Former CMS Superintendent John Murphy Dies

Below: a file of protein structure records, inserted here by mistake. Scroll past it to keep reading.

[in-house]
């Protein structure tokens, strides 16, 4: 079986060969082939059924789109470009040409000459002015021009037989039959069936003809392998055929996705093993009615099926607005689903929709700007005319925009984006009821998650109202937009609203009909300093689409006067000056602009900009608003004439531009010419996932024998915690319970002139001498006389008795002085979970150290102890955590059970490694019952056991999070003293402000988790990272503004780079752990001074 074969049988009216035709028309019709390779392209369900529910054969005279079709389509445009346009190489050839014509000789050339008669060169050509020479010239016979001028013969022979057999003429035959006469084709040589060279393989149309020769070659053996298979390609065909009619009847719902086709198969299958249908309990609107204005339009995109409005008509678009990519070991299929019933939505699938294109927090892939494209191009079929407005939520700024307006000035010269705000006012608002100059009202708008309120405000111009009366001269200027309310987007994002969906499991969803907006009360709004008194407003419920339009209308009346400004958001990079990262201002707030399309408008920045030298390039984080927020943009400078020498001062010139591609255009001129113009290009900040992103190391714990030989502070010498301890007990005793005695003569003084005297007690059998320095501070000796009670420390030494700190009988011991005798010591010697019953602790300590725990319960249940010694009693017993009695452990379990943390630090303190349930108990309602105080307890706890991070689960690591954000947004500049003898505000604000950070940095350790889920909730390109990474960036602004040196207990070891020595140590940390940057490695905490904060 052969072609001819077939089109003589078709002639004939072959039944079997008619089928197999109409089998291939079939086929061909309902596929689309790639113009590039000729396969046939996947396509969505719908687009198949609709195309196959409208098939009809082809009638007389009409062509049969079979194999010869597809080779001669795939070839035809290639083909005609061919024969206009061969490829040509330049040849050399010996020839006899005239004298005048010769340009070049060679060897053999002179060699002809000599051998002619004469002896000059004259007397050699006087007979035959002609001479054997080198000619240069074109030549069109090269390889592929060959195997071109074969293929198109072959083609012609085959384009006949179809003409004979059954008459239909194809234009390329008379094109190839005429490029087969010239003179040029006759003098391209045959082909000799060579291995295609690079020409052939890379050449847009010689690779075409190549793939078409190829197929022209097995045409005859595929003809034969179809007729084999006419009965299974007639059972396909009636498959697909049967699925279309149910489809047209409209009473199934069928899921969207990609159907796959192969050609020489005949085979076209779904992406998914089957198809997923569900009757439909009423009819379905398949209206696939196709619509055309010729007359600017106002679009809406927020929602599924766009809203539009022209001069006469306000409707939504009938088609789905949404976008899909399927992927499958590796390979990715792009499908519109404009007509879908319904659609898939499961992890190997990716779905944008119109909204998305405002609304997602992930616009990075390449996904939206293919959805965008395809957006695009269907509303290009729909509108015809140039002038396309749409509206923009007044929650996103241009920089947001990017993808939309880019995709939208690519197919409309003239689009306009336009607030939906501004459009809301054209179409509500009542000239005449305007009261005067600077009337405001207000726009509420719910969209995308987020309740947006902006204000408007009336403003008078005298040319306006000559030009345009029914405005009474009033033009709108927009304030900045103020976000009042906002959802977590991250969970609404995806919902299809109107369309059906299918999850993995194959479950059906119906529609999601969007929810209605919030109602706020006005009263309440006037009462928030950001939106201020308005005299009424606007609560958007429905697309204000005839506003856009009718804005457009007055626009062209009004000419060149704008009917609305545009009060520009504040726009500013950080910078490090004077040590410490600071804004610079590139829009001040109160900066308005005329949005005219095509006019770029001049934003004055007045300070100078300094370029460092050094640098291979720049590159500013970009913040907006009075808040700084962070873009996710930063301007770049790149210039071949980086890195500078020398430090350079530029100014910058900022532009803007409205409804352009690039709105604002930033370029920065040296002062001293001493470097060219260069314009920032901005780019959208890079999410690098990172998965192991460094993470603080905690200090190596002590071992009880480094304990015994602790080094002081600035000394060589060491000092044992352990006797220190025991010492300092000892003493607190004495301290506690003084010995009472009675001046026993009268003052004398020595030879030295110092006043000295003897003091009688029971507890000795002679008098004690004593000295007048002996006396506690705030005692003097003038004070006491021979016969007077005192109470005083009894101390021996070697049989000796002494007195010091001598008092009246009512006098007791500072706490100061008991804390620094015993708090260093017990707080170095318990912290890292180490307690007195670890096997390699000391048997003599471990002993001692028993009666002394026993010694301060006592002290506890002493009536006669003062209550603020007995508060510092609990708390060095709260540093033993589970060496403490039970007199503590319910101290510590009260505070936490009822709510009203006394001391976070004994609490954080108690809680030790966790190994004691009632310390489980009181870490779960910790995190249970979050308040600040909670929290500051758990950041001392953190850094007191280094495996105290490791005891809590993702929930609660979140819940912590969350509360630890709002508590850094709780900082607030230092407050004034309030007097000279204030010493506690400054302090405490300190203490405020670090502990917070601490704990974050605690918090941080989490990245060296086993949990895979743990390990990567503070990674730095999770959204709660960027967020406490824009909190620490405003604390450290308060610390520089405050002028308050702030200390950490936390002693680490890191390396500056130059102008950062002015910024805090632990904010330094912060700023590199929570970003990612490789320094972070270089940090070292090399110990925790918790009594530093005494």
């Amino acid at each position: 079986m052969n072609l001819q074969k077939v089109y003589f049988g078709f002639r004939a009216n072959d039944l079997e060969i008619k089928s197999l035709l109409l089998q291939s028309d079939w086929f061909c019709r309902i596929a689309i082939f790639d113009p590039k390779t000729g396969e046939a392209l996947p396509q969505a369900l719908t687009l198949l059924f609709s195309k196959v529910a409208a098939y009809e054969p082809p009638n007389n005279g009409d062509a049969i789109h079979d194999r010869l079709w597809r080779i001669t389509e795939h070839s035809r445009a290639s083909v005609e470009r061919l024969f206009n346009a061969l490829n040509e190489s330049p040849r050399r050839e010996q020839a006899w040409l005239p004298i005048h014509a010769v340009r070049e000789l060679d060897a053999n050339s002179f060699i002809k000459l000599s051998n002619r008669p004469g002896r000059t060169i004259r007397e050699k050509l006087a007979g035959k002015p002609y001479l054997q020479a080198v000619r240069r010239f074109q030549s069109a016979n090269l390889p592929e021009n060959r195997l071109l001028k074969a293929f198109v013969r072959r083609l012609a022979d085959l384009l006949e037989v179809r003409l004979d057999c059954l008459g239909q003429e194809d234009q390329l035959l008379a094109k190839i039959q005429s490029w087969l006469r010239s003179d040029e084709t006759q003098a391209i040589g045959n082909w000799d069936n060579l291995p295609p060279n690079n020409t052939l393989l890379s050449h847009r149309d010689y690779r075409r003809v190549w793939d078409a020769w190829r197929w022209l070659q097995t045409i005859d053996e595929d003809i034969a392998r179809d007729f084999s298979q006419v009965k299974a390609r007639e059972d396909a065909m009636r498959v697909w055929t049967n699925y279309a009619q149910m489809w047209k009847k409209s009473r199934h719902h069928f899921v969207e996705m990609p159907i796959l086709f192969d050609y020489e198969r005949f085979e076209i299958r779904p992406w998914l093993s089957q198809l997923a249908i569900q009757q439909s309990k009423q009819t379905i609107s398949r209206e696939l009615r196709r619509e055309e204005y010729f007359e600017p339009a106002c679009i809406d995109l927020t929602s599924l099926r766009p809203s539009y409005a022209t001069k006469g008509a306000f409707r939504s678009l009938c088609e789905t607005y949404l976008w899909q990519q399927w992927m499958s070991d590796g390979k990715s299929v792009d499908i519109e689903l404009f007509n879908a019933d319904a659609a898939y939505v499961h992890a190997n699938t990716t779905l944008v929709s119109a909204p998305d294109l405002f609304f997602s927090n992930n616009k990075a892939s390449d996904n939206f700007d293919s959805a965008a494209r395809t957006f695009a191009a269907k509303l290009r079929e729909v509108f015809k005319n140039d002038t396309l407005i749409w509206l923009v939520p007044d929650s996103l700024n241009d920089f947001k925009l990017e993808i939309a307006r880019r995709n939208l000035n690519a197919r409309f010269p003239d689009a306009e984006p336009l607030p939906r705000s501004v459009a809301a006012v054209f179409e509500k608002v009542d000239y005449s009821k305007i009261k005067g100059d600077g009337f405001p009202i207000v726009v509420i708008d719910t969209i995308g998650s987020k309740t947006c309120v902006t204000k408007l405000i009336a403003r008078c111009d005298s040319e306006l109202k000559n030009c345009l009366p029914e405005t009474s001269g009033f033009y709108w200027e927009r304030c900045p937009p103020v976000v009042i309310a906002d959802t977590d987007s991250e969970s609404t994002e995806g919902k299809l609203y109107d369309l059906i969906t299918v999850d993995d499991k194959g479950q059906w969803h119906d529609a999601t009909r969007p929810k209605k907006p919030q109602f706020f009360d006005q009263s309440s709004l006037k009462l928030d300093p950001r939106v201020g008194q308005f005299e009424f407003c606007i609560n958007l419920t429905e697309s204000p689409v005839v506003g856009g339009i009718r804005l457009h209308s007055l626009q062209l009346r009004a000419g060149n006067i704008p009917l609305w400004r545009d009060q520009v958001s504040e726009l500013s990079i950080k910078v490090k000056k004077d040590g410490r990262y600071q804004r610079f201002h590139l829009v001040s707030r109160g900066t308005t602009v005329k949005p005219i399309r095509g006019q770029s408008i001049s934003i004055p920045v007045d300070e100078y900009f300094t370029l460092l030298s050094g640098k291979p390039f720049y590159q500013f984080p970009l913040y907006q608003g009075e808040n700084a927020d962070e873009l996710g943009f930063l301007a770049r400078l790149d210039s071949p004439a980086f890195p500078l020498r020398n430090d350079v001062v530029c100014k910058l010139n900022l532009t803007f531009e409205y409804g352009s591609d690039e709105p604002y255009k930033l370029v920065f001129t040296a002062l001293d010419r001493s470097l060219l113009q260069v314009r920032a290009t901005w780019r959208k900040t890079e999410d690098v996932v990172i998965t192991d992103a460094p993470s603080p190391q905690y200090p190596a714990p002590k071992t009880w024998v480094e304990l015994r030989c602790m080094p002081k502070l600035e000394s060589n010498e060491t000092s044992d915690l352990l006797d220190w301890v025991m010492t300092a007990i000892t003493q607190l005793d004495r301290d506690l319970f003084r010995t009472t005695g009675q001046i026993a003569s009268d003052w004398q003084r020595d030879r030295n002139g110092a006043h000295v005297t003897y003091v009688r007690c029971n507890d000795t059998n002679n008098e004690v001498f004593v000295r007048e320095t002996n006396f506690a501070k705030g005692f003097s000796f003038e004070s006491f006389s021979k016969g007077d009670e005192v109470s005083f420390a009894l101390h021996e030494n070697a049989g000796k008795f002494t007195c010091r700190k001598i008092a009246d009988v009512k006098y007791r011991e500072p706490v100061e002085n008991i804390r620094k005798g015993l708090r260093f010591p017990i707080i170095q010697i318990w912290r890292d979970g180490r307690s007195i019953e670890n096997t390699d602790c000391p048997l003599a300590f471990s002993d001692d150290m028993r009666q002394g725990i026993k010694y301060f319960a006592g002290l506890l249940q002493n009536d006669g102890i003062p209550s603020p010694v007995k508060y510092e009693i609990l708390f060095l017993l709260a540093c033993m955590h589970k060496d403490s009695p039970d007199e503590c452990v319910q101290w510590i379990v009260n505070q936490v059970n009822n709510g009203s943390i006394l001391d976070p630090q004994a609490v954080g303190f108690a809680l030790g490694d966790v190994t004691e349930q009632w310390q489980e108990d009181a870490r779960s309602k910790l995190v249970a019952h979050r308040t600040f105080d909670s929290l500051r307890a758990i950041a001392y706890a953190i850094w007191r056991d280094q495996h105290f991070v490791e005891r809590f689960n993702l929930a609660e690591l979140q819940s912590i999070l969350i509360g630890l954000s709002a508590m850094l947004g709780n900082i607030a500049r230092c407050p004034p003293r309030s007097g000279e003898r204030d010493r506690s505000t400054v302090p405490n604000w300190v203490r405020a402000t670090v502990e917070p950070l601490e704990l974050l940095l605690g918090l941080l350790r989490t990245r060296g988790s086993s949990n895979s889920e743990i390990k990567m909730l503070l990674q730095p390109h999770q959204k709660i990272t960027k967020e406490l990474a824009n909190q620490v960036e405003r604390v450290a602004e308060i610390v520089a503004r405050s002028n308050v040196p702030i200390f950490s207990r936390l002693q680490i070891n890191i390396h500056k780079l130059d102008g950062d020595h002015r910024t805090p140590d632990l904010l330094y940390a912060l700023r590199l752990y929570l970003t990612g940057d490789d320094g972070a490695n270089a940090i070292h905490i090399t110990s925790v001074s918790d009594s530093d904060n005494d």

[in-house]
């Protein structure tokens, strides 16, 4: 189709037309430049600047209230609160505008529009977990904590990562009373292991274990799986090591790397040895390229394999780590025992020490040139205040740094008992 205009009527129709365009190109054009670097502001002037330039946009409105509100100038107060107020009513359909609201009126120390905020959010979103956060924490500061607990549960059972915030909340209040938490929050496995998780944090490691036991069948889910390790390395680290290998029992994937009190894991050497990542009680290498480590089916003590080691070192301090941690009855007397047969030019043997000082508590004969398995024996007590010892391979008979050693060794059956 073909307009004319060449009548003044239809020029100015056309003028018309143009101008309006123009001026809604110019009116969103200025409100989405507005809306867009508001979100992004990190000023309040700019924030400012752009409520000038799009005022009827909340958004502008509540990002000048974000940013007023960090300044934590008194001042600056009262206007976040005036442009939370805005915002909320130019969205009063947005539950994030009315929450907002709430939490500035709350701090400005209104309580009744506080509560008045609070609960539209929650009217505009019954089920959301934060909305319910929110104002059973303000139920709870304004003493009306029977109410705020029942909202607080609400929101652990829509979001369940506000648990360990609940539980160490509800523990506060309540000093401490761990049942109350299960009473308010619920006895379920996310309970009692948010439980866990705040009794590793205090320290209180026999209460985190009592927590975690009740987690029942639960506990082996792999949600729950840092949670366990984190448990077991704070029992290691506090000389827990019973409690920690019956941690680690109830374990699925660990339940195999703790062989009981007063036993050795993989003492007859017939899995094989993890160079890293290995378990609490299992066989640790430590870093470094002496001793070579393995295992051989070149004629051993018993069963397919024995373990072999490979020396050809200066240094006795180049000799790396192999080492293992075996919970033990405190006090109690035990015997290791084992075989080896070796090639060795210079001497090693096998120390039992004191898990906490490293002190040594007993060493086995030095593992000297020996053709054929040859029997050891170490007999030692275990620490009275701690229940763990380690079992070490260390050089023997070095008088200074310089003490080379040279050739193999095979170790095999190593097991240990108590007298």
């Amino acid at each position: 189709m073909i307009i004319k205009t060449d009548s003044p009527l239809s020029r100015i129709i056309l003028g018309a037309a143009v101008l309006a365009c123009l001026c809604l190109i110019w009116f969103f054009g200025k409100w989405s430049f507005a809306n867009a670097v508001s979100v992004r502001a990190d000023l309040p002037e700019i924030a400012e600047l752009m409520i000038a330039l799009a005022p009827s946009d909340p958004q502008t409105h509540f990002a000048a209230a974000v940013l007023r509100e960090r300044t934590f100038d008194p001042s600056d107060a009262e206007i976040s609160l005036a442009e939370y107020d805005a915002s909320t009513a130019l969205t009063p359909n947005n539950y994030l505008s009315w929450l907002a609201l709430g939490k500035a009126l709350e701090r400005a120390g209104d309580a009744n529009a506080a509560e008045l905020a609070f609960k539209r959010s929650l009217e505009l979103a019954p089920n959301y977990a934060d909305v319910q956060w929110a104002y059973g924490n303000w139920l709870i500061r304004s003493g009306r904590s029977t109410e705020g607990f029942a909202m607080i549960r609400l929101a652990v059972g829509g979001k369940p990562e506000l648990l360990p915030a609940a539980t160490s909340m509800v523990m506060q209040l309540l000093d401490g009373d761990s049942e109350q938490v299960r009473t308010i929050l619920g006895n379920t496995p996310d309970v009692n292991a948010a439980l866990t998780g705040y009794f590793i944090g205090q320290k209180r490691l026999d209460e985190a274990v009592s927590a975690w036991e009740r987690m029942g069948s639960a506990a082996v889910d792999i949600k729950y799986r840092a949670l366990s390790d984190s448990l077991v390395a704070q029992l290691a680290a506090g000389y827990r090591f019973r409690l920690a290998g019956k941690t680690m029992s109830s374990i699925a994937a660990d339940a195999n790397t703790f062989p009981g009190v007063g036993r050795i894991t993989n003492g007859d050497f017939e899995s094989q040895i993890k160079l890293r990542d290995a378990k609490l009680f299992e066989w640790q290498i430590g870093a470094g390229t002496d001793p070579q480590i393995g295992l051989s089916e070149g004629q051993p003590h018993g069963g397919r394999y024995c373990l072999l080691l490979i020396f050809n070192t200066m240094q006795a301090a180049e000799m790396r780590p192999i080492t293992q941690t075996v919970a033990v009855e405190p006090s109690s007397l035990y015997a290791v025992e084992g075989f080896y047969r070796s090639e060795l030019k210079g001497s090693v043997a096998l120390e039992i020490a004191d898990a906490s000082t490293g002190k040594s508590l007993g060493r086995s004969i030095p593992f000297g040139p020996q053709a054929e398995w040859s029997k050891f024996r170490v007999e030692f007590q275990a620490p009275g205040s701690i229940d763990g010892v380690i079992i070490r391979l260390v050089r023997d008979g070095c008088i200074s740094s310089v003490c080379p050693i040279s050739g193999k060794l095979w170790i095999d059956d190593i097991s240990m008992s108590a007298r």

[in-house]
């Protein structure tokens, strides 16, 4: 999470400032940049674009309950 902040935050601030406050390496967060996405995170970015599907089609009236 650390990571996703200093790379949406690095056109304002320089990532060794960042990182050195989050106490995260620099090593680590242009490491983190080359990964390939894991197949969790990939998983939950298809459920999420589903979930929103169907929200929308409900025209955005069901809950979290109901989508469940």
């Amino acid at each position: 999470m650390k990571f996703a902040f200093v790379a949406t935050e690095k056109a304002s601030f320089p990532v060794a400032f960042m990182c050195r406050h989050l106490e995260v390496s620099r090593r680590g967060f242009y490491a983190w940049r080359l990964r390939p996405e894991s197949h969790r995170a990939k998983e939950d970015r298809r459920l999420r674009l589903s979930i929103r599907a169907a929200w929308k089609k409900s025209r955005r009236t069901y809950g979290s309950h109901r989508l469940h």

John Murphy, who guided the Charlotte-Mecklenburg Schools through the end of crosstown busing in the early 1990s and launched efforts to hold principals and teachers accountable for academic goals, died in his sleep Tuesday at his Florida home. He was 76. Murphy, who also led systems in Raleigh, Maryland and Massachusetts, was a polarizing, larger-than-life figure. He served as CMS chief from 1991 to 1995. While here, he changed how students were taught and the method of measuring what they learned. Under his leadership, CMS grew its magnet-school program, including the introduction of the widely acclaimed International Baccalaureate curriculum. Murphy also offered a $5 million incentive program to principals and staff member at schools that met academic goals. John Lassiter, who was elected to the school board in 1992, said Murphy's focus on objective performance measures was a relatively new concept at the time. But he said it was critical to help keep CMS and Charlotte competitive with other areas. "We took the mystery out of what should be happening in the classroom, and teachers got a pretty clear picture of what was expected," Murphy said in 1995. The changes were not without controversy. In his first three years, Murphy replaced half of the district's principals and fired hundreds of teachers. Those who worked with him said he was unapologetic at holding employees accountable for their work. "He was the guy who told me early on in my public service ... 'Education is about children learning, not employing adults,' " recalls former school board member John Tate, who currently serves on the state Board of Education. "At the time, I brushed it off. But it's probably the most pithy statement that I can recall in my 20 years of being engaged in this work." Lasting initiatives Fifteen years before he came to Charlotte, Murphy was responsible for major changes in Raleigh. He became superintendent there in 1976 and oversaw the merger of the Raleigh and Wake County systems. He guided that school system until 1981. The CMS board hired Murphy to replace Peter Relic. In 1992, with pressure building to end the district's 22-year-old practice of paired schools and crosstown busing to achieve racial integration, Murphy launched his magnet school program. A number of schools, many of them in the inner city, began offering specialized academic programs. Seats in those schools were assigned on a racial quota, with 60 percent going to white students and 40 percent to African-Americans. Supporters say the magnets became a way to facilitate voluntary desegregation, while giving parents more of a choice in where to send their children. The program still exists, although the number of magnet schools has been trimmed in recent years. Perhaps Murphy's most important contribution was starting a system of measuring student and staff performance. CMS set goals for student achievement and graded teachers and administrators on how well students did - a concept that remains a cornerstone of the education process across the nation. Murphy also is remembered by colleagues for his efforts to reach out into the community, particularly area businesses. For example, he worked with First Union to establish the Principal Academy training program and helped set up a foundation to test new programs and ideas. Supporters say he was not afraid to take risks, or to encourage employees to move into bigger roles in the district. Vicki Hamilton had been a CMS principal when Murphy called her into his office in 1994 and offered to make her the first female districtwide athletic director in the state. "He said, 'I've got your back,' " said Hamilton, who retired this spring after 17 years as AD. " 'We're opening up new territory together, and I've got your back.' " Murphy admitted to being angry upon leaving CMS in 1995. A school construction bond failed that May, and Murphy accused Republican county commissioners of misleading voters. He also said his resignation was tied to the election of several candidates who had criticized him. One of them was the late Susan Burgess, who ridiculed the school board decision to spend $14,000 on Murphy's jaw surgery in a New York Times article. Burgess later apologized. But in an interview with the Observer before he left CMS, Murphy said Burgess' comments - and other criticism in the community - rankled him. "That was mean. That was cruel," he said. "To have to end what I consider to be a distinguished career on that note, it was kind of a heartbreaking experience." Still, Murphy said he wouldn't have done anything differently as superintendent. "I think I've given leadership to the system that was needed and brought it to the highest level it's ever been," he said. After leaving CMS, he became president of Education Partners Inc., a Florida-based consulting firm. In that position, he advised education departments in several states. He was a part-time faculty member in recent years at UNC Wilmington. Murphy was a Massachusetts native, and earned his bachelor's degree from North Adams (Mass.) State College and his master's and doctorate degrees from the University of Massachusetts. In 1989, he received the Leadership for Learning Award, a top honor presented by the American Association of Superintendents. Three of his six children still live in North Carolina - sons Robert and Sean in Charlotte, and daughter Martha in Asheville. He also is survived by his wife, Katherine, of Miami, and by seven grandchildren. Funeral services will be Friday in North Andover, Mass.